Thiele talks with his team members rather than at them, and makes friendly conversation. He also lets his people speak for themselves and contribute directly to organization-wide initiatives. “I demonstrate my interest in their work and don’t look over their shoulders,” he said. Crawford and IT professional Steven Fox (@securelexicon) agreed. “It’s very empowering to let others lead,” said Crawford, while Fox replied: “As leaders, we must trust that our team is capable of execution and agility.” Finally, Lassalle added: “I let my employees take turns running stand up/scrum meetings. It keeps everything fresh.”
As the chat closed off this question, the IT leaders mentioned giving authentic praise and acknowledgment, understanding what motivates the individual, and showing that you appreciate effort. And, taking responsibility for mistakes when appropriate. “Perhaps the three most important words a CIO can say to ensure staff engagement are ‘I was wrong,’” said chief information officer Jonathan Feldman (@_jfeldman). Olson chimed in with: “Also, ‘I don’t know.’” To Crawford, this is easier said than done. “The culture around the CIO is that admitting fault is a sign of weakness and vulnerability. We need to change that.”
How do you measure and report on employee engagement?
After Suer asked this question, IT consultant Larry Larmeu (@LarryLarmeu) said that he gauges engagement with daily, one-on-one standup meetings. Standup meetings, by the way, are meetings in which attendees typically participate while standing. The format is intended to keep things short. Fox admitted that while his organization measures engagement annually, it lacks follow through in taking action on findings. Personally, he likes to ask his internal clients the question: “How have we helped you solve your problems during this project?”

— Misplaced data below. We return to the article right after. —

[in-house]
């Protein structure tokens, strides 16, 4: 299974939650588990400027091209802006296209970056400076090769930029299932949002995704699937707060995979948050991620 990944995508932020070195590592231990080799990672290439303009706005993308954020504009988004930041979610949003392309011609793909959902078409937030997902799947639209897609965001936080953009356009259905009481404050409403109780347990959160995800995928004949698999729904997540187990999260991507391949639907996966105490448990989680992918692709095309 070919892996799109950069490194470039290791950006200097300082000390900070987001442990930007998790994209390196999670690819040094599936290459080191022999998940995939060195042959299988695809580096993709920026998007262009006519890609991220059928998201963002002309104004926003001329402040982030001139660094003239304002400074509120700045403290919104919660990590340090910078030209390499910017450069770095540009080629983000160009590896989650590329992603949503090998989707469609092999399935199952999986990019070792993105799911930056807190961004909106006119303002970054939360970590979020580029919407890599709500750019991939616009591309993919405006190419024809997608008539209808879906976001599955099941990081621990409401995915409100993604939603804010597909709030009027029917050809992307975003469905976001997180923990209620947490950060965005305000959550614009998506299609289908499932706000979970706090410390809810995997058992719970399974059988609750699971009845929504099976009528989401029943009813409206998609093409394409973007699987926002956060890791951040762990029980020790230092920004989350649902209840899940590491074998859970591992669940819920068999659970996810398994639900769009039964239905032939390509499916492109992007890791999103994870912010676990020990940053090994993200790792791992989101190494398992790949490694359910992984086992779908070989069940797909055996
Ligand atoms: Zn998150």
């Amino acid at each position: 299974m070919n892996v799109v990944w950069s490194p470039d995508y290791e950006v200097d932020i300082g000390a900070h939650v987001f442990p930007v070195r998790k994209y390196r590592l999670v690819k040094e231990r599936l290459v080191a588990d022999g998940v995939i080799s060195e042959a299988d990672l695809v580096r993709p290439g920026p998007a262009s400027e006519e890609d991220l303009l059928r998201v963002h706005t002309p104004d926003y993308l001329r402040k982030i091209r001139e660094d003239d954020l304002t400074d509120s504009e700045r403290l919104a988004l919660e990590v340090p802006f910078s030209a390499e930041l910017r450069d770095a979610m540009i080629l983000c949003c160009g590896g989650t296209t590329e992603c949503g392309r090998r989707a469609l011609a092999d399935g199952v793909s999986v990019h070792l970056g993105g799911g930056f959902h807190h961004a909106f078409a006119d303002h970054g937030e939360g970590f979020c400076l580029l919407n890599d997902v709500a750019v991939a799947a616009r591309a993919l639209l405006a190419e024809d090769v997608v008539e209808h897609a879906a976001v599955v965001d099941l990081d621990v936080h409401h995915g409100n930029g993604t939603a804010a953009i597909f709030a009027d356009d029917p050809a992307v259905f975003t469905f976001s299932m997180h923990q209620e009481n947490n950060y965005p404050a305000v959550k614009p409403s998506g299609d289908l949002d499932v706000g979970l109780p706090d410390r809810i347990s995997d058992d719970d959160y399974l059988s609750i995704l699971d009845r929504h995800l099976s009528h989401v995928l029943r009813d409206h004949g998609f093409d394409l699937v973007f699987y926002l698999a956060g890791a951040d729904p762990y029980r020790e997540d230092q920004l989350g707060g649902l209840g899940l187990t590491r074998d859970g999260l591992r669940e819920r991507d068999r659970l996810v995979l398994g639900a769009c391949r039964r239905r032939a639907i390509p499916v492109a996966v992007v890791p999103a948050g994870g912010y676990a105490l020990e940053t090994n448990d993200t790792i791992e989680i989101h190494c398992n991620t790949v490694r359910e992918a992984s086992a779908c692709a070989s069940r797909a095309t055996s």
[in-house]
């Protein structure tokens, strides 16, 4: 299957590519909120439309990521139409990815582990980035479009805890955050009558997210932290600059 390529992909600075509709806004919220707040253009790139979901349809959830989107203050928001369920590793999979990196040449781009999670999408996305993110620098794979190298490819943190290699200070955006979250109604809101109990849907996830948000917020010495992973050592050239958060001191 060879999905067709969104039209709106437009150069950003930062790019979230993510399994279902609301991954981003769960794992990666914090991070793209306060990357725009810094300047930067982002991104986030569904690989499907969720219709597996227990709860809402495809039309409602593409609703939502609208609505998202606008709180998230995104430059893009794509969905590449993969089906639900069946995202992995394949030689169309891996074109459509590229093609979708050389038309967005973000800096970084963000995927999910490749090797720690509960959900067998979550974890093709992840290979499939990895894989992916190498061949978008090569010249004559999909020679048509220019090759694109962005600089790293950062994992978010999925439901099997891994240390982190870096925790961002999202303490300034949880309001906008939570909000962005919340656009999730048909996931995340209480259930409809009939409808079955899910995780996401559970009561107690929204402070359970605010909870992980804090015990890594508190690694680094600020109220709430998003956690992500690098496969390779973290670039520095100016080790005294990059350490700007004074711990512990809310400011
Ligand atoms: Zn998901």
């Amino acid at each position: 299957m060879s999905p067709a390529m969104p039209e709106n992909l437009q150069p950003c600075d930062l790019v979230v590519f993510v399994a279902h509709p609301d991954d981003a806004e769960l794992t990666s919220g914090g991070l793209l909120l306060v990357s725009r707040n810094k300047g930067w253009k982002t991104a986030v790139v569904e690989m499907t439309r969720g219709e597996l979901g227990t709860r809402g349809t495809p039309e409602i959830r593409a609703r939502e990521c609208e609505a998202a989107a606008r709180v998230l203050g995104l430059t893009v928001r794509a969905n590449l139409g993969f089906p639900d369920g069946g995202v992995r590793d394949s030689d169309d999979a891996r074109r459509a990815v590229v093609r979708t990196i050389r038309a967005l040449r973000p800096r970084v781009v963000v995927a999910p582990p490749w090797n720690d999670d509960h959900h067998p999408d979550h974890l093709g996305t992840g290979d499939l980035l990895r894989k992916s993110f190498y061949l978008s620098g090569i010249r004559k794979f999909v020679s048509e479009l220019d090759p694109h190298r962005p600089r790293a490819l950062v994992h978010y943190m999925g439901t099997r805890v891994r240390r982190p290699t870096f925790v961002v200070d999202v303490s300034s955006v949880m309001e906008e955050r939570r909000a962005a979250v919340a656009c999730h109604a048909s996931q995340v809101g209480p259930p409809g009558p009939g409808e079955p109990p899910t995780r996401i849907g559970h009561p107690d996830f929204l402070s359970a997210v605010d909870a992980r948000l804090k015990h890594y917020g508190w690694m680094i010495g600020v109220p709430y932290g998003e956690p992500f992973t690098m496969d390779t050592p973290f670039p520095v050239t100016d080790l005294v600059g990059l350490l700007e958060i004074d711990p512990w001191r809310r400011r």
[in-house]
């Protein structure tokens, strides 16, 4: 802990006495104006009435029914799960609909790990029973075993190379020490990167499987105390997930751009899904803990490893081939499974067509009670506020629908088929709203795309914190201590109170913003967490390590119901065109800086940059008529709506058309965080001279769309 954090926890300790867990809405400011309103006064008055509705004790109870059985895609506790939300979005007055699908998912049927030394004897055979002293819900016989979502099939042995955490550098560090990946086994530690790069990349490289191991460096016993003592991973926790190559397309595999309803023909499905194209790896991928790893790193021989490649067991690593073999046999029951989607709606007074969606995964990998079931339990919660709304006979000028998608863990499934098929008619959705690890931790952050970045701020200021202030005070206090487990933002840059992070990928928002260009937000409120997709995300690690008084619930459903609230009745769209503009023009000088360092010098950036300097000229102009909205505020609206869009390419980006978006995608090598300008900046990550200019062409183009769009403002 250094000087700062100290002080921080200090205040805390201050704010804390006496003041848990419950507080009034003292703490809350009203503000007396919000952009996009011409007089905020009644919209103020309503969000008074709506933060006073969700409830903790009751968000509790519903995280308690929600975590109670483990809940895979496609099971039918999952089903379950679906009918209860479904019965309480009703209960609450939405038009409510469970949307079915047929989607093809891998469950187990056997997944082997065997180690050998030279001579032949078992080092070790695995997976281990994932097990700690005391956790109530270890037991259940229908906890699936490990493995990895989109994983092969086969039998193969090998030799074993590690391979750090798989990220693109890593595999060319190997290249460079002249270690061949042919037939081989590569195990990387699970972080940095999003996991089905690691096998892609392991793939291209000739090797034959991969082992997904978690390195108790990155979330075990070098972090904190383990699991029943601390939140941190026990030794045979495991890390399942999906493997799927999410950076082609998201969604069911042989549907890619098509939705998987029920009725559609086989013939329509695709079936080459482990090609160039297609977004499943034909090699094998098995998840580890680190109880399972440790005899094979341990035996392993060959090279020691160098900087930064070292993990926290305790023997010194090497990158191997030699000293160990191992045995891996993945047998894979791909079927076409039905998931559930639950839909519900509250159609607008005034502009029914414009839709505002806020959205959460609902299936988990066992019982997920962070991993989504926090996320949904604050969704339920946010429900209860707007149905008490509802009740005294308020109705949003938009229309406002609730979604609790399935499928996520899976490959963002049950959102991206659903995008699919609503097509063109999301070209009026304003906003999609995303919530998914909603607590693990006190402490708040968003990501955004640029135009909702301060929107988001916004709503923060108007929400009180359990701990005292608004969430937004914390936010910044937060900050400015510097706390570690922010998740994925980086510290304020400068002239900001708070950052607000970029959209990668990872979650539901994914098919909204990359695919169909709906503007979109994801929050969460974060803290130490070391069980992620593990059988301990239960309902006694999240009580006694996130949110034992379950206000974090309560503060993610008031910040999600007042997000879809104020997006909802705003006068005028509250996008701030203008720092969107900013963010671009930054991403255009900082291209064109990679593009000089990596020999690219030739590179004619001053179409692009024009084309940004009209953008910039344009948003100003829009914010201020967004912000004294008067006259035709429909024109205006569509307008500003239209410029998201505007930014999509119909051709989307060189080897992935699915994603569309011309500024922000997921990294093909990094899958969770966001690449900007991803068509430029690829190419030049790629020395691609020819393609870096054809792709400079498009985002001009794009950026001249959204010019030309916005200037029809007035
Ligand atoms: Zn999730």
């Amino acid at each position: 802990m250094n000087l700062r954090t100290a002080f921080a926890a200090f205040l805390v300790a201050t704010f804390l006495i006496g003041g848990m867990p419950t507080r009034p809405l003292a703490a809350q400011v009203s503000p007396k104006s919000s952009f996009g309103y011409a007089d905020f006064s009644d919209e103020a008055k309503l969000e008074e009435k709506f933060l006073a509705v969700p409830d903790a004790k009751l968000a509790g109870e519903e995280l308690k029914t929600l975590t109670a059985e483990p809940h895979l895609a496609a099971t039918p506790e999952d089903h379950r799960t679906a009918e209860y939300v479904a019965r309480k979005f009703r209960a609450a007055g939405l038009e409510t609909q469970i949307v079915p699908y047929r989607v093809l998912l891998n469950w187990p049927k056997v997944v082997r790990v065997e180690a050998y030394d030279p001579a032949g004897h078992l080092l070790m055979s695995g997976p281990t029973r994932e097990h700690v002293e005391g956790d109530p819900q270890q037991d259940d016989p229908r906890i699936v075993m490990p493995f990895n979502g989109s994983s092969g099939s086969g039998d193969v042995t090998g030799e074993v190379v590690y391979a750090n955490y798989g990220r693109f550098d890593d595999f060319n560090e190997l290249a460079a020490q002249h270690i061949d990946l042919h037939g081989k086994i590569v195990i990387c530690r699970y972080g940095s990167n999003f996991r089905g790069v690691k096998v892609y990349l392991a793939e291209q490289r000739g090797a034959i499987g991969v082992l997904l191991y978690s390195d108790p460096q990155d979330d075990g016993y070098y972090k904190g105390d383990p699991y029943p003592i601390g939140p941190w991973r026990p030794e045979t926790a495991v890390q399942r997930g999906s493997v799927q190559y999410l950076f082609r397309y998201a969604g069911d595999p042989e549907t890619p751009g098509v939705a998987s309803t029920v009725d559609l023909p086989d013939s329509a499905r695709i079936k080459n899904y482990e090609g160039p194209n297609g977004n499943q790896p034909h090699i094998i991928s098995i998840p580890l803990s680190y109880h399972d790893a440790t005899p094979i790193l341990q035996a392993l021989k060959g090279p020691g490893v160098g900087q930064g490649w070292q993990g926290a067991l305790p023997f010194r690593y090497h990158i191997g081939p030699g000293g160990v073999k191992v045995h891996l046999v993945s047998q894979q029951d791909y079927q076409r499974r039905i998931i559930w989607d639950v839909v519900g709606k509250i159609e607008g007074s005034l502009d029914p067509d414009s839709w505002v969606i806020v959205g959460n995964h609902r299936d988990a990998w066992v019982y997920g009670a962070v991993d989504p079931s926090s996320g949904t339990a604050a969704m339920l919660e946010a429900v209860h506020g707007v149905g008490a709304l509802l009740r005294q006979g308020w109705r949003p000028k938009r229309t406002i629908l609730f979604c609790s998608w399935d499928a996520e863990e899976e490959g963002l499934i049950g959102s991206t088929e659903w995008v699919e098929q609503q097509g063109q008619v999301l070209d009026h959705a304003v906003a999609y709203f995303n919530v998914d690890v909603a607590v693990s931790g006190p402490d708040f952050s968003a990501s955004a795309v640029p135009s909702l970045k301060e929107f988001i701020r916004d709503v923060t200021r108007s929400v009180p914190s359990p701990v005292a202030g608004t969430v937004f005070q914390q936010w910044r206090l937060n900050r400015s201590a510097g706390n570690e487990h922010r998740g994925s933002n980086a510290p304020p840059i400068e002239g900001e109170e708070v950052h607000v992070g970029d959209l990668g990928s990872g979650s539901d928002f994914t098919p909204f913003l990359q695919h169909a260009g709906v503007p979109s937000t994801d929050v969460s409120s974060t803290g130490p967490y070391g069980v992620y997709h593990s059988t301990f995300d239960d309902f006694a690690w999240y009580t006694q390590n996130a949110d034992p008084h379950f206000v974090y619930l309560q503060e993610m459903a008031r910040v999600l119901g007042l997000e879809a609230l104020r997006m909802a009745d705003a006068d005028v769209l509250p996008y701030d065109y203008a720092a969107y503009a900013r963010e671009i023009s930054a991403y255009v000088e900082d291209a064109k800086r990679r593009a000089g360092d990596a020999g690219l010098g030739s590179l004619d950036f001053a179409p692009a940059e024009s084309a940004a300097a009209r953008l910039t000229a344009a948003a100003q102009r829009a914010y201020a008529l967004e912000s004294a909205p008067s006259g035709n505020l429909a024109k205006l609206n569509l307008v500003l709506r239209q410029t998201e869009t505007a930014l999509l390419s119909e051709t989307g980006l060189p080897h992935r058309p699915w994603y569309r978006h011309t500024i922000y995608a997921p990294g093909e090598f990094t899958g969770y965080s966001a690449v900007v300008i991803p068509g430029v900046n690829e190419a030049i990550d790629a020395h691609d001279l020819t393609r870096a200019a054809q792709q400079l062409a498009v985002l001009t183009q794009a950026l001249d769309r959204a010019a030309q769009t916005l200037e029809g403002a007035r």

Like Fox, most of the IT execs cited annual surveys as the principal vehicle for measurement and agreed that a better method would be more continuous. Also, added Forvalaka41: “People aren’t always truthful in surveys. Interaction is better.”
Executive managers are often distant and removed. How can IT leaders make sure this is not the case?
Crawford was first to cite this as a genuine problem. “Too many leaders stay behind email and phone, which is too impersonal,” he said. “Technology has in many ways hurt us more than it has helped. Get out of your office and visit people.” Lassalle advised the same. “Have a REAL open door policy, walk the floor, hold a town hall.”
Olson said that he fights negative perceptions by participating, being humble and available, and listening. And, as Mark Thiele said: “If you’re too busy to talk with your team, you’re doing something wrong. Time with your team pays off better than any other investment.”Posted in People Management, Team & Project Management | Tagged CIOs, communication, effective leadership, employee engagement, feedback, management, managing teams